by Chijioke Ohuocha, Reuters
Lagos (Reuters) – Nigerian stock market bulls say last year’s surge in share prices will continue throughout 2013, citing falling bond yields and strong earnings as powerful lures for investors to return to the market.
Nigeria ended 2012 as the second best performing stock market in Africa behind Uganda, after sub-Saharan Africa’s second biggest index rose 35 percent.
So far this year, it has risen 18.2 percent, vastly outperforming emerging market peers, which are down on average 1.3 percent this year.
In the first six weeks of trading, the index climbed to a 4-year high, breaking through the 33,000 resistance level on bargain hunting for banking shares seen as cheap after they reported strong third quarter earnings.
Improved liquidity from a market-making program on equities introduced last September has also helped build confidence.
Analysts expect the momentum to continue this year.
“We expect … the (Nigerian) index to reach 38,000 mark … if earnings growth is sustained,” Funmi Akinluyi, Silk Invest’s sub-Saharan Africa investment director, said.
Earnings for the majority of listed firms, including full-year results for banks, are due to be released from this month, and most analysts expect them to show significant growth.
Diamond Bank expects 2012 profit to hit 30 billion naira, the lender said during the release of its nine month results, where it posted 23.2 billion naira profit, compared with a loss of 16.3 billion naira in 2011.
The index of Nigeria’s top ten banks has risen 20.5 percent so far this year on earnings expectations.
BANKS CHEAP, BOND YIELDS NEAR ZERO
Adeniyi Falade, managing director at Crusader Sterling Pensions, expects stocks to gain 20 percent overall this year, driven by strong earnings and a naira that has steadied at 157 level against the U.S. dollar, thanks partly to Central Bank intervention, making it more attractive for offshore funds.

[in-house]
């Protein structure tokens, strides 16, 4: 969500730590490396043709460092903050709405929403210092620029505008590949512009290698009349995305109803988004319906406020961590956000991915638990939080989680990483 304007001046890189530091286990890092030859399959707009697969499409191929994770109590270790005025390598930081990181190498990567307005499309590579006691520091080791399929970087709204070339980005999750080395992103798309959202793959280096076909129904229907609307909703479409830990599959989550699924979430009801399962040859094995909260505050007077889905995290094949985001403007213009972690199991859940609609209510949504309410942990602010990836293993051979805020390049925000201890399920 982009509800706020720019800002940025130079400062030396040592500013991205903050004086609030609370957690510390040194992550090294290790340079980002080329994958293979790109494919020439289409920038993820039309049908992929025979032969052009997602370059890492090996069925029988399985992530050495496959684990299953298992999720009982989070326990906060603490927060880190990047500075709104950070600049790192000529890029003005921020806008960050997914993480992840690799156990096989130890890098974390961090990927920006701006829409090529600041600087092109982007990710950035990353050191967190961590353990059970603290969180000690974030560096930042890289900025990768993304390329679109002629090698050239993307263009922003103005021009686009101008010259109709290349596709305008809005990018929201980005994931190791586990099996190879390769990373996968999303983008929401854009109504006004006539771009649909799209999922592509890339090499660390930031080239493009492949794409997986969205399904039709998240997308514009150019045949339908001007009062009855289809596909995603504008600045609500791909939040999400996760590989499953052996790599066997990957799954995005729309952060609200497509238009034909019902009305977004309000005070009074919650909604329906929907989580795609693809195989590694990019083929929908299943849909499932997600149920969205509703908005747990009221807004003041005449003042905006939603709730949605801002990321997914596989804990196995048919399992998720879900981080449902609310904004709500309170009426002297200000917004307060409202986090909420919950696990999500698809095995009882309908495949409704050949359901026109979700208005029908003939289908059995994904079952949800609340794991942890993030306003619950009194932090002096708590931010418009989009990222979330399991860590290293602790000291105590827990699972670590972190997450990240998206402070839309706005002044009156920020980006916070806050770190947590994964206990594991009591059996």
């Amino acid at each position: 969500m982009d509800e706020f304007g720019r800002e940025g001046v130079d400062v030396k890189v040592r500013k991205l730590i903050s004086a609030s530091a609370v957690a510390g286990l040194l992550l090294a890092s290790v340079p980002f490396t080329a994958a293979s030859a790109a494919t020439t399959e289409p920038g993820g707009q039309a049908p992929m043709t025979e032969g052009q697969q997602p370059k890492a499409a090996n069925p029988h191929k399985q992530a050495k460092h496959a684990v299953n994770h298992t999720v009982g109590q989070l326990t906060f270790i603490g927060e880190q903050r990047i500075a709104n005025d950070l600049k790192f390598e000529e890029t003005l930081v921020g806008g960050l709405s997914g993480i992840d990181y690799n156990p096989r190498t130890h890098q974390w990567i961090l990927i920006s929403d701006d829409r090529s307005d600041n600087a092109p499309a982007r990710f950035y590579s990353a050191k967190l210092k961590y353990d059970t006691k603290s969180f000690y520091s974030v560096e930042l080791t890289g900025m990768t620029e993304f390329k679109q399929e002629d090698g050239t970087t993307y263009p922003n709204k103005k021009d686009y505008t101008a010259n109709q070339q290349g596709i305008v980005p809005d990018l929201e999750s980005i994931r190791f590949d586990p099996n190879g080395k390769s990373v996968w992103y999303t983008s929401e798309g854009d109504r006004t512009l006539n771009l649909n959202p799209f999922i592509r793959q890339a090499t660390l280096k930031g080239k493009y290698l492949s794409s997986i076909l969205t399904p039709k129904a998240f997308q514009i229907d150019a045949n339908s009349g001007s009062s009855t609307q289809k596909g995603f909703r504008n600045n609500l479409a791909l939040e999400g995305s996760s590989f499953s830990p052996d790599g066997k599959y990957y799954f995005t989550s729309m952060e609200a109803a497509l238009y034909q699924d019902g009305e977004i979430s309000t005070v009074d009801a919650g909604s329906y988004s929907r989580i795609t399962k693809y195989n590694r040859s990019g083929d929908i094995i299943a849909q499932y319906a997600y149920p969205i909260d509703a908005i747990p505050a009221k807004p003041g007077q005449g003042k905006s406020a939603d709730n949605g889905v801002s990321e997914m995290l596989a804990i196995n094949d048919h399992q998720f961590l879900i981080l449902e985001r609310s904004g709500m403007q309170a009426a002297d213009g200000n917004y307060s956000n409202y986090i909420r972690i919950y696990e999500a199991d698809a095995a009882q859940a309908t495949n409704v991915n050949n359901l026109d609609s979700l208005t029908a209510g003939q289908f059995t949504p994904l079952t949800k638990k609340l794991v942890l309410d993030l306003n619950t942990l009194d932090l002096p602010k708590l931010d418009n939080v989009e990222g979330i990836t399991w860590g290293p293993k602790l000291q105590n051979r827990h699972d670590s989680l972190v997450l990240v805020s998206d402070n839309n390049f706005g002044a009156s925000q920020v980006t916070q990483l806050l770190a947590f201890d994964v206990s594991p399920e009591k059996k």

“We will have 15 percent (allocation in stocks in 2013) … compared with 10 percent last year,” Falade said. He said bond yields were close to inflation, so real returns were ne`ar zero.
The most liquid 3-year and 5-year sovereign bonds are 10.55 percent and 10.32 percent, respectively, almost touching the latest January inflation figure of 9 percent, Reuters data shows.
Last October, JP Morgan added Nigerian government bonds to its emerging market index, which triggered a sharp fall in bond yields of more than 300 basis points across maturities.
Nigeria’s stock index has surged but remains less than half its value before a 2008 banking crisis.
Analysts say banks, a late comer to last year’s stock rally, still have room for growth relative to emerging market peers.
For instance, Nigerian lenders are trading on an average price to book ratio of around 1.2 times, and return on equity of 18 percent, compared with the emerging market average of 1.6 times price to book and a return on equity of around 14 percent, an analyst at FBN Capital says. He cites UBA, Diamond Bank and Skye Bank as top picks.
Renaissance Capital equity sales analyst Akinbamidele Akintola expects domestic investors to come back this year, as they recover from having their fingers burned in the crisis.
Last year, domestic investors were 44 percent of volumes on 658.2 billion naira traded, compared with 33 percent of 634.9 billion naira in 2011, Nigeria’s bourse said in January.
At market peak in 2007, domestic investors were 85 percent of trades, but many pulled out when it tumbled a year later.
Its current performance could draw a lot more of them back.
While roaring growth and fiscal stability are also attracting strong foreign investment to Nigeria, political and security risks remain a concern to foreign investors, as an Islamist insurgency in the north, oil theft in the south, violent crime and rife kidnapping show no signs of abating.
Endemic official corruption and fraud also continue to put more cautious investors off Nigeria.
Nor will Nigeria’s boom trigger the prosperity needed to lift millions out of poverty until the government reforms infrastructure and agriculture, economists say.